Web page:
The government’s decision to do away with four tolls beginning 1 January 2018 may be good news for those in the Klang Valley and those who go shopping at Bukit Kayu Hitam or drive into Thailand, but we also know that it costs 20 sen to 30 sen to use a public toilet.  So, nothing is for free.  While the people in the areas mentioned above enjoy their toll-free highway, the rest are made to pay in the form of an extension to the conclusion of the concession of other highways operated by PLUS beyond 2038.

That is not all.  The government would have to fork out RM110 million a year as compensation to PLUS, not inclusive of the compensation the government would have to pay every time they disallow a toll rate hike.  Multiply that figure alone by 20 years, it would come up to RM2.2 billion.  Now that is not a small sum of money.  RM2.2 billion could get you 22 80-bed hospitals that could benefit especially the rural areas of Sabah and Sarawak, or in a term that I am more familiar with, four squadrons of the KAI FA-50 supersonic advanced trainers and light combat aircraft. That is almost 50 badly-needed aircraft altogether.

Not only does the government have to think about finding money to compensate PLUS every year for the loss of income from the four tolls, the government also has to think about compensating PLUS and other concessionaires every time they are allowed to increase their rates.

With the global oil price rebounding, the government has also announced that it would think of a measure to not allow retail petrol (RON95). That sounds like more money flying away in the form of a subsidy – something the government has fought hard to do away with.

The proposed deal by Maju Holdings sounds sweet to me now.  Question is, what is the Finance Ministry and/or Khazanah afraid of?

Is it because Abu Sahid is perceived as Mahathir’s crony?  Then again, which owner of a Malaysian conglomerate isn’t a crony of Mahathir’s?  Out of the 10 richest persons in Malaysia in 2016 perhaps only a couple are not Mahathir’s cronies.

Is it because the Finance Ministry and/or Khazanah thinks that Abu Sahid does not know what he is talking about because he only operates a 26-kilometre highway therefore what does he know about a 800-kilometre one?  The question is what highway did UEM even operate before it was given PLUS? How different is Maju Holdings to MTD Prime and Anih Berhad that are now running the 358-kilometre East Coast Highway after running only the 60-kilometre KL-Karak highway?

Or are people on different levels making PLUS their cash cow? I’m just throwing my thoughts here because I cannot see what are they so afraid of if someone can help them lower their financial burdens.

The Finance Ministry keeps saying that it does not want to have to bail out Maju Holdings should the deal go wrong in the future, I ask myself, and perhaps the Finance Ministry and Khazanah too, should they not pray for the Maju Holdings to fail?  Abu Sahid wants to give the UEM and EPF RM4 billion in cash for free as a return on investments made in PLUS. That is a 20 percent Internal Rate of Return (IRR).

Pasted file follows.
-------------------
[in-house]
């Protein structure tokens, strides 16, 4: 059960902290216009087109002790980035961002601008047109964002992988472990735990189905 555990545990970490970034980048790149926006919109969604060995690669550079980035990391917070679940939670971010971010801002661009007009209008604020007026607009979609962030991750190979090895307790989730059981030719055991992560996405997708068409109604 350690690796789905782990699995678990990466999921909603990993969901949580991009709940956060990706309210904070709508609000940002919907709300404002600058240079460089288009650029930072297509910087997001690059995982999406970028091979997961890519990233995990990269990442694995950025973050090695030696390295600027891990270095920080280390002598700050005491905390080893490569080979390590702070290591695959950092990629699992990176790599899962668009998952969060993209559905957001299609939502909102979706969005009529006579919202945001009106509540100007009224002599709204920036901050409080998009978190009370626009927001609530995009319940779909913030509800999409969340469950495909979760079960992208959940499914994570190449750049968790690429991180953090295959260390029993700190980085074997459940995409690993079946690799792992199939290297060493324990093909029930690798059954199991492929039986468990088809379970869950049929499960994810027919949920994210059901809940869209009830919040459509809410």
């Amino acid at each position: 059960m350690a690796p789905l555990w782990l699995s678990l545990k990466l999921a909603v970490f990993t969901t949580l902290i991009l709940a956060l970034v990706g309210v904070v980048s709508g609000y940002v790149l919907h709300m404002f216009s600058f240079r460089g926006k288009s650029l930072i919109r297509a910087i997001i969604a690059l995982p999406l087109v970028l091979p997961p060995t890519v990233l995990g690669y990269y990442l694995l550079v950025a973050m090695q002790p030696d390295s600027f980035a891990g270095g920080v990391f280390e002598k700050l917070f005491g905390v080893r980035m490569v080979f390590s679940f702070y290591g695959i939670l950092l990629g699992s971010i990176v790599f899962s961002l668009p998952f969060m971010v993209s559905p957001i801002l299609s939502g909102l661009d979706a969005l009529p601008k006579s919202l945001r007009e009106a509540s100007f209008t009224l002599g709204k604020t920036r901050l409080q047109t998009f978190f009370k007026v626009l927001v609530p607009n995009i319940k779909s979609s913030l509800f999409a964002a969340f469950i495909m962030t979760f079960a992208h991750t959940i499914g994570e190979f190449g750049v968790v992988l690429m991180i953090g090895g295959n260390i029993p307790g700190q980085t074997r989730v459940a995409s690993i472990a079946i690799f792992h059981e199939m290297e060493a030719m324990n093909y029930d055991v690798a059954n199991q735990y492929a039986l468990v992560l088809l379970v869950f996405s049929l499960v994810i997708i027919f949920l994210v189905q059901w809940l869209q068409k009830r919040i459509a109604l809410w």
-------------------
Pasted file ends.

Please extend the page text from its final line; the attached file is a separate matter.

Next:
On top of that Abu Sahid through Maju Holdings, with the backing of his financiers, seeks to forfeit the government’s compensation of about RM900 million owed to the toll road operator, which arose as a result of toll hikes not being implemented.  Imagine what the government could do by chanelling this money to sectors that badly need such funds.

In other words, the government should pray for Abu Sahid to fail after giving him PLUS – the government takes back the highway which is already toll-free then as there would not be any concessionaire, while Maju Holdings would have to face its financiers.  The highway and all its infrastructures already belong to the government no matter what, and the government can still impose tolls albeit minimal to help maintain the PLUS highways.  So, what has the government got to lose?

Loss of income by EPF that affects its contributors?  I find that hard to swallow.  EPF has so much money that it would seek to re-invest in PLUS even after the deal takes place.  EPF needs to make money for its contributors. Or it could just seek to invest in another company.  EPF has so much money that it is investing in both money-making and money-losing companies as it is now.

Therefore, as a rakyat, I reiterate my concerns taking into account the amount of money needed to compensate PLUS for abolishing the four tolls, the amount of money needed to compensate PLUS and other concessionaires to not increase toll prices, and the imminent need to subsidise RON95 – has the government seen the assumptions made by Maju Holdings? Has the government called Maju Holdings or its financial adviser Evercore for a meeting like it said it would, before even deciding to shut the door on Maju Holdings? Has the government done a due diligence on the proposal by Maju Holdings?

The government should seriously rethink its stance in this issue.  There is just too much money that needs to be involved if the government continues to keep PLUS.  This is money that could be used to pay the other concessionaires to not hike up their rates as PLUS under Maju Holdings would not be increasing theirs until the concession agreement runs out.  Or the savings could go to building more schools, hospitals or buy more fighters for the Air Force.

The government has an opportunity to offload its financial burdens.  But why is it so afraid to take that step?